Can I go after my supervisor for violation of my privacy rights at work?

UPDATED: Aug 20, 2012

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Can I go after my supervisor for violation of my privacy rights at work?

I recently took 2 weeks off from work to deal with a problem that I had with pain pills. At that time I notified the HR office and 2 of my supervisors. When I returned to work one of my co-workers approached me and said to me that she was very proud of me for going through with what I did and that its a hard thing to do, that her son is going through the samething and she congratulated me for doing it. Now I know for a fact that one of my supervisors told her,so I spoke to my union rep and explained what was going on. He is setting up a meeting with my boss.Is there anything that can be done legally?

Asked on August 20, 2012 under Employment Labor Law, Connecticut


SJZ, Member, New York Bar / FreeAdvice Contributing Attorney

Answered 10 years ago | Contributor

Unfortunately, unless the supervisor had specifically promised confidentiality to you, there is most likely no legal recourse. The law does not make information about a problem with pain pills necessarily confidential, or state that anything told to a supervisor about a personal problem is automatically confidential. There must have been an agreement to maintain confidentiality. If there was such an agreement, however, then you may be able to take legal action for its breach.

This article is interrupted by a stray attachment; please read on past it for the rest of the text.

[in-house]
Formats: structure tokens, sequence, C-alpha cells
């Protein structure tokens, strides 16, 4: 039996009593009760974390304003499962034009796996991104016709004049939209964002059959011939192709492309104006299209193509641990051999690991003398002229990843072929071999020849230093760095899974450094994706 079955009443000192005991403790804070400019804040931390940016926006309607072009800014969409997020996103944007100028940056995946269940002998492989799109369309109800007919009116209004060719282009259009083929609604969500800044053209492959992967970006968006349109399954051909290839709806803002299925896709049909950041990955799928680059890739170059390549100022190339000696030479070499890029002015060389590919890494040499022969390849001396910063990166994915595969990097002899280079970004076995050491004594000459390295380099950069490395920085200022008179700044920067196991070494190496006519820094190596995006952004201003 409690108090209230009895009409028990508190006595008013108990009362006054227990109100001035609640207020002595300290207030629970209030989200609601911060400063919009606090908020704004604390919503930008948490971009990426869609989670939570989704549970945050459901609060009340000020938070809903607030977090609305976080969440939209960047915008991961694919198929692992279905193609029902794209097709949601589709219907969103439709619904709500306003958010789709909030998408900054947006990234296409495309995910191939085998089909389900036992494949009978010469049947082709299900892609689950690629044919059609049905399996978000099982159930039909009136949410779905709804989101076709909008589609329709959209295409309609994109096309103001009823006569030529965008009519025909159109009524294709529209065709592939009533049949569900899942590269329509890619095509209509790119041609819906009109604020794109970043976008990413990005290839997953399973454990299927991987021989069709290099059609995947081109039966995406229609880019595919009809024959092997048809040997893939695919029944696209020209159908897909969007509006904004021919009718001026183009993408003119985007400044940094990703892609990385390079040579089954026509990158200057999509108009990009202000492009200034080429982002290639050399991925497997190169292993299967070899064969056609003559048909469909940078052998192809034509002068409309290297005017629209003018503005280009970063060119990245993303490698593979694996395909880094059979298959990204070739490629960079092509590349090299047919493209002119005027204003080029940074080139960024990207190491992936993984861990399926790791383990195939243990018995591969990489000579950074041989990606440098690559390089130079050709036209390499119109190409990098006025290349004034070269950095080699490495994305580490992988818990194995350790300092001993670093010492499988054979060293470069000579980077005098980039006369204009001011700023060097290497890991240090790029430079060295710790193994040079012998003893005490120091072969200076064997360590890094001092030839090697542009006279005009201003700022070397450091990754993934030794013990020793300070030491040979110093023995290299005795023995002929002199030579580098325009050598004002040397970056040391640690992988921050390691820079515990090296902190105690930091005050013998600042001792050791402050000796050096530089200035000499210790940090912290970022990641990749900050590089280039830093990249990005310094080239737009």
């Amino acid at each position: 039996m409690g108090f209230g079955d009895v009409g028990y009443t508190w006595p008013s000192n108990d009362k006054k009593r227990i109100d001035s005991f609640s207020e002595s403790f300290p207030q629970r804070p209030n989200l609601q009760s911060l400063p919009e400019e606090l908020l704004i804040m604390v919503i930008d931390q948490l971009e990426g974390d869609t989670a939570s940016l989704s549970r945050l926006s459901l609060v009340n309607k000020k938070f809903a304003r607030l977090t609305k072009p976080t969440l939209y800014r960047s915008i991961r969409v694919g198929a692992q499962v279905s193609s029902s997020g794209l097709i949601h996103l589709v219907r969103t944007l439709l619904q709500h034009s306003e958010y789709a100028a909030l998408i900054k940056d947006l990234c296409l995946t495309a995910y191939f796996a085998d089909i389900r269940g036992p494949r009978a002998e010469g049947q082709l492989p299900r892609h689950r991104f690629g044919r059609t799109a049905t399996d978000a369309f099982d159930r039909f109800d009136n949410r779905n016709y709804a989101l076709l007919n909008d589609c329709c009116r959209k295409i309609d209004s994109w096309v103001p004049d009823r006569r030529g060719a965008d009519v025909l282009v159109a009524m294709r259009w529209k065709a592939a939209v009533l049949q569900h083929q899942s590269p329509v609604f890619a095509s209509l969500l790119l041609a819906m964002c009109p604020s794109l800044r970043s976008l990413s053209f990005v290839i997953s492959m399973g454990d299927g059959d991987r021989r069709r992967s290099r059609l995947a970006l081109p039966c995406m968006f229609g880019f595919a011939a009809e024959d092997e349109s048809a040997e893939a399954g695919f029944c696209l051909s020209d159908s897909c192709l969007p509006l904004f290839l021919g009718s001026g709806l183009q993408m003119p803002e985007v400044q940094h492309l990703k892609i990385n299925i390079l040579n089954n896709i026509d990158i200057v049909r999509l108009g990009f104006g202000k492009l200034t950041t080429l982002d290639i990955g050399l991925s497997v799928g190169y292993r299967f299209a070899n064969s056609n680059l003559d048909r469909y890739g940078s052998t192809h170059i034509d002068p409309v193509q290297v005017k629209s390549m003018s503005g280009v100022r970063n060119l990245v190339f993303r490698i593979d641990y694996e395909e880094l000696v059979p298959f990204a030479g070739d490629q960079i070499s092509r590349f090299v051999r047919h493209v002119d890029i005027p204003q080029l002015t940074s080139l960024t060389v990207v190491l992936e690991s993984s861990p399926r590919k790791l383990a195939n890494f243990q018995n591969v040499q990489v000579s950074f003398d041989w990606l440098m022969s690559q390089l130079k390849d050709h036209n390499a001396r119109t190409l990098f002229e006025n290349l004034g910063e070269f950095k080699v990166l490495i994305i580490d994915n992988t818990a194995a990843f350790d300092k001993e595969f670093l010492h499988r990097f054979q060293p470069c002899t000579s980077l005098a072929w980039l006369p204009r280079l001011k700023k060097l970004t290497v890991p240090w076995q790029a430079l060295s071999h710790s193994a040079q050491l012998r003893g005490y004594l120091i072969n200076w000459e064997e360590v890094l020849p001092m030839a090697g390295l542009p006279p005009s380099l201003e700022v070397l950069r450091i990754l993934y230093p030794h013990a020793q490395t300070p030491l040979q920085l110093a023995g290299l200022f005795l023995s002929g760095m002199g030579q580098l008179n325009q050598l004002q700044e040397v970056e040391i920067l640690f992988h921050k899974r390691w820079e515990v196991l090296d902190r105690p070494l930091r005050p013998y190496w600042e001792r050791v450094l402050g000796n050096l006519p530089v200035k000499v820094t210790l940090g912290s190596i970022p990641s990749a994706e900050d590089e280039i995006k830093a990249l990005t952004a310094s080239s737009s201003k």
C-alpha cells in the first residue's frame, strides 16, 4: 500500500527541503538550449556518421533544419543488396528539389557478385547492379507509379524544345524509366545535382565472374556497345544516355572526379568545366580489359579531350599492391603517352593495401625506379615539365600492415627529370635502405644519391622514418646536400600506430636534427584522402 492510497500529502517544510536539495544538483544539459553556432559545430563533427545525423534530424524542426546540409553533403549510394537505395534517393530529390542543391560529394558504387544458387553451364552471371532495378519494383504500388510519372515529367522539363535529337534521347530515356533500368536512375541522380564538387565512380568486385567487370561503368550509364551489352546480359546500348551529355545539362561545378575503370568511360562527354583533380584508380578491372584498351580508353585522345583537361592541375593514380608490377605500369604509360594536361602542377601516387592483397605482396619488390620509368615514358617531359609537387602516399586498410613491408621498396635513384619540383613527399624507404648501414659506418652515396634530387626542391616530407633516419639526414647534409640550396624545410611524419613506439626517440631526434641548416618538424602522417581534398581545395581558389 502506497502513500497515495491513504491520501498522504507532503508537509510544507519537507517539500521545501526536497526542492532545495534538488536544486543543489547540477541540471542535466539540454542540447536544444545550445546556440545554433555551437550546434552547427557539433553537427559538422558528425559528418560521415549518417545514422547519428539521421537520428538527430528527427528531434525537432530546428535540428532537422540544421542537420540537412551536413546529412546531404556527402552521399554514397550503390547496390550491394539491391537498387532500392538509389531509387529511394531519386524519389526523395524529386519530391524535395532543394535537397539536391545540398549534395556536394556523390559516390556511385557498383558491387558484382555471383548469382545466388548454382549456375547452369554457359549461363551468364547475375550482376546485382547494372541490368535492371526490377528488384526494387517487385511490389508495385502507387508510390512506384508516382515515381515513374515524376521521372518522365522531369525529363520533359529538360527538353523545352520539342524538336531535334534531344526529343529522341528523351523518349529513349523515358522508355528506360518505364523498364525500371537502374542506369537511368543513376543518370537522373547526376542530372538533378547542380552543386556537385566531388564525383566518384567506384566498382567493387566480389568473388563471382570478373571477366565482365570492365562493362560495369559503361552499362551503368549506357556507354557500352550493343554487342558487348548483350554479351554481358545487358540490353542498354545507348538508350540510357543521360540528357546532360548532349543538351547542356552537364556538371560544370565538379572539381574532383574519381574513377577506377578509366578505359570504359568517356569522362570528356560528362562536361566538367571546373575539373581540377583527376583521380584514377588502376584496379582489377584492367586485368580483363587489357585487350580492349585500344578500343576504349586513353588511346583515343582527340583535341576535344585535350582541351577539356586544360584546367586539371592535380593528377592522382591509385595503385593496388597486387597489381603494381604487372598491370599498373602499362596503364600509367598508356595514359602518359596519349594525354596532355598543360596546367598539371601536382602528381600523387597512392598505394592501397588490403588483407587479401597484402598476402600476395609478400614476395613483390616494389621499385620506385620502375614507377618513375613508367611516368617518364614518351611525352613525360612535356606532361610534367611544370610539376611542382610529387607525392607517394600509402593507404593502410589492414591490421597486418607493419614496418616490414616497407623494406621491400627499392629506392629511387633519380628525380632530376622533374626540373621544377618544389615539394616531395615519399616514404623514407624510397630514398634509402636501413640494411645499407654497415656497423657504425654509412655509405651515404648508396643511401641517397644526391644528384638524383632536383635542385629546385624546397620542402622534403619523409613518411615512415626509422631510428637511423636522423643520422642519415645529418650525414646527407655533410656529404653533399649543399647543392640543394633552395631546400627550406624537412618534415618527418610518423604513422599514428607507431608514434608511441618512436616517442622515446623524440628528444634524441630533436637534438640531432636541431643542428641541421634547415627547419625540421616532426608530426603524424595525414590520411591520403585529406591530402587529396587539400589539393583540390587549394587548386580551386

IMPORTANT NOTICE: The Answer(s) provided above are for general information only. The attorney providing the answer was not serving as the attorney for the person submitting the question or in any attorney-client relationship with such person. Laws may vary from state to state, and sometimes change. Tiny variations in the facts, or a fact not set forth in a question, often can change a legal outcome or an attorney's conclusion. Although has verified the attorney was admitted to practice law in at least one jurisdiction, he or she may not be authorized to practice law in the jurisdiction referred to in the question, nor is he or she necessarily experienced in the area of the law involved. Unlike the information in the Answer(s) above, upon which you should NOT rely, for personal advice you can rely upon we suggest you retain an attorney to represent you.

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